On JK Rowling’s New Book and the Perils of Self Publishing

I used Grammarly to grammar check this post, because yay technology.

While I was off gallavanting around Connecticut, apparently the news broke that JK Rowling had written a new book and published it under a pseudonym. The book (a thriller called Cuckoo’s Clock, written by “Robert Galbraith”) came out in April and was well-received, getting starred reviews and some excellent blurbs. It was even Library Journal’s Mystery Debut of the Month.

It had also sold only 1500 copies in England since it debuted in April.

If you follow publishing at all, you realize that books normally debut to their largest sales numbers, and then go down quite quickly from there. Of course, that isn’t the case this time–now that she’s been “outed,” the book has shot to the top of the charts. But I want to focus for a moment on those first 3.5 months of sales she had when she was still anonymous. Let’s put in perspective.

The book wasn’t doing well. You hadn’t heard of it. It wasn’t “the next big thing.” It was on a trajectory for obscurity. Think of that. A book with a good marketing push, great reviews, solid blurbs, from a major publisher, great editor–you name it. Slipping away into obscurity with few people batting an eyelash.

Until the author is revealed to be JK, and then it explodes.

I’m fine with her publishing under a pseudonym. More power to her. This isn’t a post about me grousing about how unfair the world of publishing can be, even. This is a post about self-publishing, and the perils therein.

JK Rowling’s book was disappearing into the ether, with a ton of professionals working on it, and a ton of visibility through reviews and the other channels not easily open to people trying to go it on their own via the self-publishing/e-publishing route.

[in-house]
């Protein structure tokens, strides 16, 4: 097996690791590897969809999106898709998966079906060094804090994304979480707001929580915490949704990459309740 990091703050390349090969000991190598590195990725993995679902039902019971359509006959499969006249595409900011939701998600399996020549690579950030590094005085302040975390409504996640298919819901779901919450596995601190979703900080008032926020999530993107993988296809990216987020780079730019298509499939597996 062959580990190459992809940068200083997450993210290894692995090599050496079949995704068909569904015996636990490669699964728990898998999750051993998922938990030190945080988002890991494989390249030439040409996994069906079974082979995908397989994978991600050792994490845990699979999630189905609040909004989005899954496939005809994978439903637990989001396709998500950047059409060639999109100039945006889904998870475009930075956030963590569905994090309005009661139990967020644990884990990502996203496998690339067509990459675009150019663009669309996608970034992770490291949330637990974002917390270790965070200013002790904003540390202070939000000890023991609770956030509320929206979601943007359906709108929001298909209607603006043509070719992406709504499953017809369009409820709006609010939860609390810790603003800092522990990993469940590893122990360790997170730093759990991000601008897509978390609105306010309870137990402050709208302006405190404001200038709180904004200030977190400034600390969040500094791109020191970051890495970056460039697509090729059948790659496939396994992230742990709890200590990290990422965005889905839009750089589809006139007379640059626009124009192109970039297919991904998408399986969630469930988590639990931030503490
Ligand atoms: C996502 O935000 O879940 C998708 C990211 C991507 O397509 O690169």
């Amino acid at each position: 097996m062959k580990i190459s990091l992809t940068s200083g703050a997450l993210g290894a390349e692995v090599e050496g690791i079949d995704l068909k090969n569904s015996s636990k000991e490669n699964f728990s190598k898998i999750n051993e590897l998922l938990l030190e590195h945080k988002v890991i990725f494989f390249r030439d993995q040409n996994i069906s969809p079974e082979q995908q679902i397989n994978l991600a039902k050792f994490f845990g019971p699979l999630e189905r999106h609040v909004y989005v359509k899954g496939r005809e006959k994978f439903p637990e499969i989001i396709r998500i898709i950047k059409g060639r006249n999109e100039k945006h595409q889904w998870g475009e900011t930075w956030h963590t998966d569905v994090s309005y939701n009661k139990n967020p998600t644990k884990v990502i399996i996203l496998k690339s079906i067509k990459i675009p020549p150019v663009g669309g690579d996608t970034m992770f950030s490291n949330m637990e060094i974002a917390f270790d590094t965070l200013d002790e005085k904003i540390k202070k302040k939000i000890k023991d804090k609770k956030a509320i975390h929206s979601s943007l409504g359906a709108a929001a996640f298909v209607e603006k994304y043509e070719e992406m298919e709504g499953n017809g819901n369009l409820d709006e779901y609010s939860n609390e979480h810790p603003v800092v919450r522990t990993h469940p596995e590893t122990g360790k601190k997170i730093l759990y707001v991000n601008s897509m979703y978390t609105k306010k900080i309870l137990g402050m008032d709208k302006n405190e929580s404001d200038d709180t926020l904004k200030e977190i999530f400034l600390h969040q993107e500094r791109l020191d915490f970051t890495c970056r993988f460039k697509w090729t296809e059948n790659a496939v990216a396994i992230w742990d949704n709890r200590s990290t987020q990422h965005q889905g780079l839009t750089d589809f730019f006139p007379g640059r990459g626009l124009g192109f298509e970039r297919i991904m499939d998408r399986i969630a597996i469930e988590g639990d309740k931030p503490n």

This isn’t to say that you can’t be a success in the e-publishing revolution. But I think it should be eye-opening to anyone considering trying to break in. I have a book I’ve been considering e-publishing. It’s a strange little duck of a novel, and I love it, but my agents have rightly pointed out they think there’s likely little market for it. Why haven’t I just thrown it out there yet?

Thanks for asking. Here are my main reasons:

  • I’m just too busy. This is the biggest one. What with all the other things I have going on in my life, I have no time to even just convert the word file to the appropriate e-format. Time spent doing that means time not spent writing something new. Something my agents like and try to sell. What’s the point in having professionals involved in my writing career if I ignore their advice?
  • Putting it out there isn’t as simple as cutting and pasting it and then hitting publish. Not to do it right. I’d have to line up a good cover. I’d need to reread the book and re-edit it. I’d ideally want to workshop the novel again and get it in fighting shape. Then there’s copy-editing. You stick a shoddy product out there, and you’re only hurting yourself in the long run. I’d either have to do it right or not do it at all.
  • If I did put it out there, I’d feel obligated to market the thing. And that takes time. Lots of time. And even if I was marketing it non-stop, there’s still a very good chance it would flop. And that’s the cold hard truth. No matter how many people you hear about who are making thousands or tens of thousands or hundreds of thousands of dollars through e-publishing, there are many many many more making nothing or worse–investing lots to make nothing back.
Can anyone be published today? Yes. Can anyone be read today? No. It’s one thing to be published, it’s another thing to have people read your book. Don’t mean to be a downer here. Just trying to keep it real. This isn’t to say don’t self-publish. It’s to say understand what the water’s like before you jump in.
Look no further than Robert Galbraith vs JK Rowling.

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